My favorite tektite is off course the magnificent Libyan Desert Glass, a.k.a. Golden tektite. Libyan Desert Glass can only be found in the Great Sand sea of Egypt. It’s a marvel of a tektite with a mystery. Since there is no crater, it’s not an impactite. Many stories go around about Libyan Desert Glass, but the most powerful statement comes from scientists who claim that a meteor exploded a mile or so above the Western Sahara, inducing enough heat to compete with the sun’s surface. This meteor melted the sand below into a 98% silica rich tektite, known as Libyan Desert glass. This happened in the remote area of the silica glass valley around 23 million years ago. The most famous piece of Libyan Desert Glass is embedded in the breastplate of Toetanchamon, in the shape of a scarab. If you would like to find some of this fine tektite, prepare yourself for at least at three day trip into the middle of nowhere, with temperatures souring over 40 degrees Celsius. But it’s worth the effort. When you find your first piece of Libyan Desert glass, your seriously hit by it’s beauty. And from there on it get’s only better. Find yourself a reliable expedition and go look for the remarkable spot on earth where the desert gives away one of it’s wonders, Libyan Desert Glass!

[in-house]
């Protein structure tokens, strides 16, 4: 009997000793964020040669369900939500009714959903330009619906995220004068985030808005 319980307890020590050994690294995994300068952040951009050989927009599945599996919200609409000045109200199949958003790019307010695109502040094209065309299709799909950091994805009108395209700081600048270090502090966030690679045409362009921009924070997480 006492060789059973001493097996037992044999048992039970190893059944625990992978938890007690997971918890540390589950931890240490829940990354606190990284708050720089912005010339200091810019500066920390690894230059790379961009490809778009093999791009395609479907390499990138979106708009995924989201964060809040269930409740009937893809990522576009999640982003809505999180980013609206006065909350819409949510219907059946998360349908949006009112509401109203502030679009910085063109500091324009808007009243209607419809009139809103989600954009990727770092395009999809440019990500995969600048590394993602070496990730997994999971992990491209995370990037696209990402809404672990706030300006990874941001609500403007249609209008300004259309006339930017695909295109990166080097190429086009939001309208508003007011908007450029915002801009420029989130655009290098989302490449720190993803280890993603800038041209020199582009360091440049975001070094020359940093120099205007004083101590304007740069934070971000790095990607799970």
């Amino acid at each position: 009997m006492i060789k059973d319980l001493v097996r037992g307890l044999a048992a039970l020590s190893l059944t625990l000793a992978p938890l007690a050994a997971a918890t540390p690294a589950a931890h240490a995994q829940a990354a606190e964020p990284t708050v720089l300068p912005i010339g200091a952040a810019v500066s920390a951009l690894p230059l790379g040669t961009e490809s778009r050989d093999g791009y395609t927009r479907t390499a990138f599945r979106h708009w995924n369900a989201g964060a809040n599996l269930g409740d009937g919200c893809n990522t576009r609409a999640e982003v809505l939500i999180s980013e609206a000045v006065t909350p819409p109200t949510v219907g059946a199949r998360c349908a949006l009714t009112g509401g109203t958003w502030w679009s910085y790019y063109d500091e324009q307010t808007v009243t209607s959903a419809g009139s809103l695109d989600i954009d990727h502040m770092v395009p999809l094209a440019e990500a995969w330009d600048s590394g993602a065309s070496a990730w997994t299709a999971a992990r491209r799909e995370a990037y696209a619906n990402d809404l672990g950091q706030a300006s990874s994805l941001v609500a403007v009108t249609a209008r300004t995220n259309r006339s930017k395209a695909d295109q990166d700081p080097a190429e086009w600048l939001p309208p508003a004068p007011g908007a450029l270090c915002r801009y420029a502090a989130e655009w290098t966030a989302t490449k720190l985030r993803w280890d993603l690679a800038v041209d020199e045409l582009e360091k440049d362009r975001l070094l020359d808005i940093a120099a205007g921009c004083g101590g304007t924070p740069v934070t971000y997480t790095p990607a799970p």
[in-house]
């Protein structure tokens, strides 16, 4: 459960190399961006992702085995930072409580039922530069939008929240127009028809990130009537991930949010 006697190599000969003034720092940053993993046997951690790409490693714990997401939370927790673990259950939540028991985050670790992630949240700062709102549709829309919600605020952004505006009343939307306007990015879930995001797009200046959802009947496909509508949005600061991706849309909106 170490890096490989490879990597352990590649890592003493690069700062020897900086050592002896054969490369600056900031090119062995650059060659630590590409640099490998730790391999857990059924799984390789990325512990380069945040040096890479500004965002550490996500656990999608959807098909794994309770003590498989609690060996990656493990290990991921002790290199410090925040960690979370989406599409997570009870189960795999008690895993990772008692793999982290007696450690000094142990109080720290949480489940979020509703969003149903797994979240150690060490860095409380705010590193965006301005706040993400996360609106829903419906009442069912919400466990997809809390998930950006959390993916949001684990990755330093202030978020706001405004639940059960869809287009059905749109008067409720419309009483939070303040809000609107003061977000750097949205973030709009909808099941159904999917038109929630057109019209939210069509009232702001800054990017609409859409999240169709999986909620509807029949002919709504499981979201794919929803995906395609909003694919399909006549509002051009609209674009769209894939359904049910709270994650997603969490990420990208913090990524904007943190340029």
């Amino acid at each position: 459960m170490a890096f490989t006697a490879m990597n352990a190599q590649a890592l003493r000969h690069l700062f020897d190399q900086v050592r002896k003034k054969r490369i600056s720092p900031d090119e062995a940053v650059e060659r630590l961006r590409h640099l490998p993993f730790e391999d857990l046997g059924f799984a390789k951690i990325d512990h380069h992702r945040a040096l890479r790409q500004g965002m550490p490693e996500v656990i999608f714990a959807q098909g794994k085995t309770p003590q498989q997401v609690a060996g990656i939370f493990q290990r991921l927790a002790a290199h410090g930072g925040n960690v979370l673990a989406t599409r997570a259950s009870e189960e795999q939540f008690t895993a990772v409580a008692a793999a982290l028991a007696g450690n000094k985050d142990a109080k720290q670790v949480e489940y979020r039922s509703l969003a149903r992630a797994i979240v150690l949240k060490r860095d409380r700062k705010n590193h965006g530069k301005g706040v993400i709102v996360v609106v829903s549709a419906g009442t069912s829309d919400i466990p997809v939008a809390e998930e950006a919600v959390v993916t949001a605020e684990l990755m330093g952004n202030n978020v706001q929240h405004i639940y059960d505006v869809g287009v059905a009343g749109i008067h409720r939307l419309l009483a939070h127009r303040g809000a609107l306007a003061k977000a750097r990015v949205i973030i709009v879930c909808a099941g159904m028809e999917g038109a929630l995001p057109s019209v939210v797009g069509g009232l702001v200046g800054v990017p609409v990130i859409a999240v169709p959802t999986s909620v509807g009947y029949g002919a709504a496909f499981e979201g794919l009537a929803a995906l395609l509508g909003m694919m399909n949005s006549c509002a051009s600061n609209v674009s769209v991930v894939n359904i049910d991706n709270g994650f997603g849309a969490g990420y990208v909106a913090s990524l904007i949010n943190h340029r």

p.s. the moldavite on the site is tiny, but with this good quality photo you only see an even more expensive tektite then Libyan Desert Glass. I’m a little chocked by what they dare to ask for such tiny moldavite’s. The Indochine tektite is just a complementary item, like the fact that I would love to own a good piece of Darwin Glass and a version of the Australian tektite. Wishes for the future! »